Field experiments.

The 151 lines of the Z86 population were evaluated under field conditions with natural salinization (saline and non-saline) in Karshi (Uzbekistan; 38°52′N 65°48′E) in three growing seasons in the years 2010 to 2013. The soil type was silty clay with a mixture of chloride-sulphate salts (sulphate/chloride ratio 1.9 to 4.6). Due to the natural soil salinization, the intensity of soil salinity of the experimental site was heterogeneous. The EC value of the non-saline plots ranged between 0.62 and 1.34 mS/cm whereas the EC value of saline plots was between 2.3 and 3.8 mS/cm. The weather details during the experimental period are presented in Figure B in S1 File. The plots were arranged according to Alpha Lattice design with three replications. Among the measured traits were days to heading (DHD), plant height (PH), peduncle length (PL), spike length (SPL), number of spikelets per spike (SpS), 1000 kernel weight (TKW) and grain yield per m2. The agronomic traits were measured according to the procedure described by Sharma et al. [58]. Near-infrared reflectance spectroscopy (NIR) with Diode Array 7250 NIR analyser (Perten Instruments, Inc., USA) was used to analyse grain quality parameters, including protein and starch content.

Data analysis and evaluation

The Stress Tolerance Index (STI) was calculated according to Fernandez et al. [59].

Eq 1

Where Traitcontrol stands for the value of the trait under controlled condition and Traittreatment stands for the value of the parameter under treatment. Traitav;control stands for the population average under control conditions.

The broad-sense heritability (H2) was estimated using Restricted Maximum Likelihood (REML) method described in Holland et al. [60]. Eq 2 where VG genetic variance, T treatment, VE error term, t and r denote the number of treatments and the number of replications, respectively. Mid-parental transgressive segregation (MTS) was calculated as following: Eq 3 where and 2σP are the mean and the standard deviation, respectively, of both parents for a specific trait. The Best-parental transgressive segregation (BTS) was calculated according to: Eq 4 where and σBP are the mean and the standard deviation, respectively, of the parent with the highest value for the specific trait.

PROC GLM of SAS 9.4 [61] was utilized to apply the regression method for the analysis of repeated-measures of data over time by treating time as a quantitative regression variable [62]. Accordingly, the effects and interactions of genotype (G), treatment (T) and under the time course temporal response (Z) were calculated using application of orthogonal polynomial transformation option (Eq 5). In this model, genotype and treatment were set as independent variables. The different time points were regarded as a within-subjects factor, where every time point was regarded as one single measurement. Eq 5 where Yijx is the phenotypic value; μ, general mean; Ti, the fixed effect of i-th treatment; Gj, the fixed effect of j-th genotype; Zx (x = 1 …n), the time point; Ti * Gj, the fixed interaction effect of i-th treatment with j-th genotype; Gj * Zx, the random interaction effect of of j-th genotype with of x-th time point; Ti * Zx, the effect of interaction of i-th treatment with x-th time point; Ti * Gj * Zx, the fixed interaction effect of i-th treatment and with j-th genotype and with x-th time point; and εijx, the random errors (the residual).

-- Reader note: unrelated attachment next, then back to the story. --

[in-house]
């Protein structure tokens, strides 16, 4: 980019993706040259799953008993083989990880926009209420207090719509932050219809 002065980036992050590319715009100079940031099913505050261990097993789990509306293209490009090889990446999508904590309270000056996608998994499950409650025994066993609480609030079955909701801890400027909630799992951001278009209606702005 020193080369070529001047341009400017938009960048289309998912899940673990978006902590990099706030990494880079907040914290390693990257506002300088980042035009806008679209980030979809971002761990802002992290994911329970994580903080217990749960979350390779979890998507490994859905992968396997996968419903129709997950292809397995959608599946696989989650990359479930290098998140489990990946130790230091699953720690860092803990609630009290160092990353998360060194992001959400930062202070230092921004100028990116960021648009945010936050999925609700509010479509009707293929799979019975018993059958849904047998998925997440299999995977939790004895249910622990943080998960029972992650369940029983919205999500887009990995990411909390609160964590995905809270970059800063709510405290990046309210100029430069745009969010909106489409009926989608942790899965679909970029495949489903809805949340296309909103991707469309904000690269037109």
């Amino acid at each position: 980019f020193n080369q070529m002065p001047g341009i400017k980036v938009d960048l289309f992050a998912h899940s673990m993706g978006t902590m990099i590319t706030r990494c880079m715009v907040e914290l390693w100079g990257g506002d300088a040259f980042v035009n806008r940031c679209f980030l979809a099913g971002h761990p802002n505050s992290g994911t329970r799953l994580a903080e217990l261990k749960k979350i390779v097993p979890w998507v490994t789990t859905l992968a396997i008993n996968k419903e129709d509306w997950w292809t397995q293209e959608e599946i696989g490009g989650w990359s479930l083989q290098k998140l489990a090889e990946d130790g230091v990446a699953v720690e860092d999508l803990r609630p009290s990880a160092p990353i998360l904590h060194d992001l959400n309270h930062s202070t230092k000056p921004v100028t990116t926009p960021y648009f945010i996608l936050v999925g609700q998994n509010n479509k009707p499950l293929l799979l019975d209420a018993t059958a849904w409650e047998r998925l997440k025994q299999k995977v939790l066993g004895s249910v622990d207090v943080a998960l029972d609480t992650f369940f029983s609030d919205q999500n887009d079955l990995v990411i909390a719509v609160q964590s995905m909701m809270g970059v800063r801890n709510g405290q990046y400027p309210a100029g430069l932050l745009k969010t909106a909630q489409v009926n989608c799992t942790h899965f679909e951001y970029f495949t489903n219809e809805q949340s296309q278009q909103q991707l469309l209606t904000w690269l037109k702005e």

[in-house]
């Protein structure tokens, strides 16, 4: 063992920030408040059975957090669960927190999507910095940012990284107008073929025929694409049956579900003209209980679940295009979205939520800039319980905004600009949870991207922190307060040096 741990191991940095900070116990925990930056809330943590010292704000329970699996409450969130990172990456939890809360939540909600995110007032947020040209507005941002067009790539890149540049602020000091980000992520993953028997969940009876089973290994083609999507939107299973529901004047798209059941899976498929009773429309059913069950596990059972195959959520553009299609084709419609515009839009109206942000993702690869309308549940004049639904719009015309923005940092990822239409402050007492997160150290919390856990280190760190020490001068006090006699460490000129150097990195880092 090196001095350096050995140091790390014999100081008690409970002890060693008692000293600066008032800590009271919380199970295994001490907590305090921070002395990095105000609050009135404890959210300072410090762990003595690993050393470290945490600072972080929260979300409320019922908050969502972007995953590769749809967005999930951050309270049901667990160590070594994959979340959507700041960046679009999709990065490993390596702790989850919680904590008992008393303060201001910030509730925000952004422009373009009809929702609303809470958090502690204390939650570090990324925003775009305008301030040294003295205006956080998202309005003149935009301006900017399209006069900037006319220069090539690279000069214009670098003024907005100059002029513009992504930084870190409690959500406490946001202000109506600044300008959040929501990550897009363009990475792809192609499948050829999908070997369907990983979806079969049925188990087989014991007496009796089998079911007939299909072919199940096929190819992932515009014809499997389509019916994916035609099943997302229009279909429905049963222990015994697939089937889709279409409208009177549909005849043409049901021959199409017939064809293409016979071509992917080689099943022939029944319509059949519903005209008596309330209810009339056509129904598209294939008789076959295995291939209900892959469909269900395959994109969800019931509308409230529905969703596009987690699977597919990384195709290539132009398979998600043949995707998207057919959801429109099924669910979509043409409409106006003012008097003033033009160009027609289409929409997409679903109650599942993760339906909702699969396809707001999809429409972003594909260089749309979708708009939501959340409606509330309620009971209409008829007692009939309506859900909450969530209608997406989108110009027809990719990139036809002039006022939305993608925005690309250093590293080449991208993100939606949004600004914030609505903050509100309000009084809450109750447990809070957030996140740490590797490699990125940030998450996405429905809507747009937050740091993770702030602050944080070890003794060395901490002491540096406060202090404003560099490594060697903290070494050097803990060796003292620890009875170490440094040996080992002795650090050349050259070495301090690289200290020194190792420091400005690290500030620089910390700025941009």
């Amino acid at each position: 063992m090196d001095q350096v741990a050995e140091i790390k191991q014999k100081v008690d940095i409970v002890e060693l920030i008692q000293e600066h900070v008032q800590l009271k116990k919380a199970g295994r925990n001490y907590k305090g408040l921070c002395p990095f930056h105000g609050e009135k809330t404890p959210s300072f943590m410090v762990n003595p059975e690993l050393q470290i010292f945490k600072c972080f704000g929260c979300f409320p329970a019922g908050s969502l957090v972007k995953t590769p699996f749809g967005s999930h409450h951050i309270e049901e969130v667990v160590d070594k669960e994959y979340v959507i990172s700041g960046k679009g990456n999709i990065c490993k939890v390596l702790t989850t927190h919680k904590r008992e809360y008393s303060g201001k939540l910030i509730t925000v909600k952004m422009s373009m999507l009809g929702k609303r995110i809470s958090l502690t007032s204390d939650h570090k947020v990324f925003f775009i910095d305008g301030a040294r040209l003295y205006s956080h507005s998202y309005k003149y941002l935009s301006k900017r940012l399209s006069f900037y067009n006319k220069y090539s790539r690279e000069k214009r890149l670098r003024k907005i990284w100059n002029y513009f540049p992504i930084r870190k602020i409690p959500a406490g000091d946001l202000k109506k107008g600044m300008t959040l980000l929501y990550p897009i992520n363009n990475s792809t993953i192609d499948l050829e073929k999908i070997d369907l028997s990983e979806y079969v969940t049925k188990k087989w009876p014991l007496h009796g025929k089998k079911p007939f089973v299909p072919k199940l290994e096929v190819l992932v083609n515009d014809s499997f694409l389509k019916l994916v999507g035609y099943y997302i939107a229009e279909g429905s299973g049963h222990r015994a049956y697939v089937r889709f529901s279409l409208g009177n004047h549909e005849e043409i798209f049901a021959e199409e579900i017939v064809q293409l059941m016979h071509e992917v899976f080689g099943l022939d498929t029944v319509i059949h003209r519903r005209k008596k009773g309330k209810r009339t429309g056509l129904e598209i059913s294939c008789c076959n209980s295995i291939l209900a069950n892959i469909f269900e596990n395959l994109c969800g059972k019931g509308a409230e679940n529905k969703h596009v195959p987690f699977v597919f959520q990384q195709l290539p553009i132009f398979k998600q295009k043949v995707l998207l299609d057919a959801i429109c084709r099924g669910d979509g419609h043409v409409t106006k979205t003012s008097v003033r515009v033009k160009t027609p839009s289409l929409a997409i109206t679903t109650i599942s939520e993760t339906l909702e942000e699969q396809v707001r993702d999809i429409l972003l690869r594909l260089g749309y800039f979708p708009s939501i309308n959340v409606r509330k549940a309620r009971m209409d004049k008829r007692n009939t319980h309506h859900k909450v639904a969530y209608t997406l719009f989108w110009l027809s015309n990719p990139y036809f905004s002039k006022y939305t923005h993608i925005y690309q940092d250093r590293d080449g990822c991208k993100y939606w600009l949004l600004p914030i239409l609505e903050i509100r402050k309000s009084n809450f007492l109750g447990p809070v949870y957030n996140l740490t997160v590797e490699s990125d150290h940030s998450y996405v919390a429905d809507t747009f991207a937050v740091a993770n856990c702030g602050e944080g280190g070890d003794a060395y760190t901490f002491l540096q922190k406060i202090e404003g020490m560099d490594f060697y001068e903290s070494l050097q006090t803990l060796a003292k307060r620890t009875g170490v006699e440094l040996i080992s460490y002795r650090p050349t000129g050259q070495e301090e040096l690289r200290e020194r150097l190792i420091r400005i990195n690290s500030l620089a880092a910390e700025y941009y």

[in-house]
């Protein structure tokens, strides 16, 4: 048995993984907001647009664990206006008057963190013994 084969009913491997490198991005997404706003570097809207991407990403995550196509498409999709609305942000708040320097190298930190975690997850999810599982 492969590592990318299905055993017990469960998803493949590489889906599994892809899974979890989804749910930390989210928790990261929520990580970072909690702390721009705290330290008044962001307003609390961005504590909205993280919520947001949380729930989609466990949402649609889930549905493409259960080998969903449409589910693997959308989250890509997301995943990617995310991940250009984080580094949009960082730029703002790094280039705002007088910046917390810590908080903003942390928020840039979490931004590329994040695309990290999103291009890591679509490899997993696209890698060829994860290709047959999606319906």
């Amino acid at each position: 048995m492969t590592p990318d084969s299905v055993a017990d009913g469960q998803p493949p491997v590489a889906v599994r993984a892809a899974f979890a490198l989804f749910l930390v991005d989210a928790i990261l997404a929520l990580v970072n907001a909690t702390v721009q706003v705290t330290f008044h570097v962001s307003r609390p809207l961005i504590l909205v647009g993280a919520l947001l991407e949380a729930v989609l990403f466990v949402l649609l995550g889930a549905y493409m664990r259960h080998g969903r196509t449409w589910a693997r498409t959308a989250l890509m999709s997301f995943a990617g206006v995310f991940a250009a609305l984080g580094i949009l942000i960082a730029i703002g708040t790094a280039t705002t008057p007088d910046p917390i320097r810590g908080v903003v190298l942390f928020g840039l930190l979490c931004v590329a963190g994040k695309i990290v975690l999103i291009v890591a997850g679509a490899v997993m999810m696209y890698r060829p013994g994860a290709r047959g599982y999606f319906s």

3. Results

Several experiments at different plant growth stages were conducted to characterize the diverse effects of salt stress at specific developmental stages of the SBLs of the Z86 winter wheat population and their parents Zentos and Syn86L.

Phenotypic characterization at germination stage

Germination tests revealed high genetic diversity in response to the tested salt treatments with reduced leaf and root development under higher concentrations (Fig 1). Irrigation with saline water reduced the germination scores of all tested genotypes. At equimolar concentrations, the negative effect of Na2SO4 on germination score of tested genotypes was higher than NaCl (Tables 1 and 2). The parents of the Z86 population (Syn86L and Zentos) showed contrasting germination scores at almost all tested salt treatments except for 50 mM NaCl concentration. The germination scores of the recurrent parent Zentos were for both salt types and all concentrations higher than that of the most of its progenies and the synthetic parent Syn86L. At high salt concentrations, the synthetic parent was among the genotypes with the lowest germination score. At 200 mM NaCl, 15% of the SBLs showed Mid-parental transgressive segregation (MTS), whereas only two genotypes, namely, WW35-78 and WW42-42, showed MTS at 250 mM NaCl. At 100 mM Na2SO4, 8% of the SBLs showed MTS and at 150 mM Na2SO4 genotype WW34-48 was the only line showing MTS. Significant genotype by treatment interaction effects among the SBLs were detected for all salt treatments except for the lowest NaCl concentration of 50 mM. The broad-sense heritability (H2) for the germination score with different salt treatments was between 19 and 72%, whereas low H2 values correspond to control and low salt concentrations and higher H2 values correspond to higher salt concentrations.

Fig 1.

Overview of the germination scores (y-axis) of the 151 SBLs of the Z86 population and parent Zentos (green) and Syn86L (red) at different salt concentrations (x-axes) of NaCl (A) and Na2SO4 (B); dots represent the genotypes and are connected with lines for a better overview.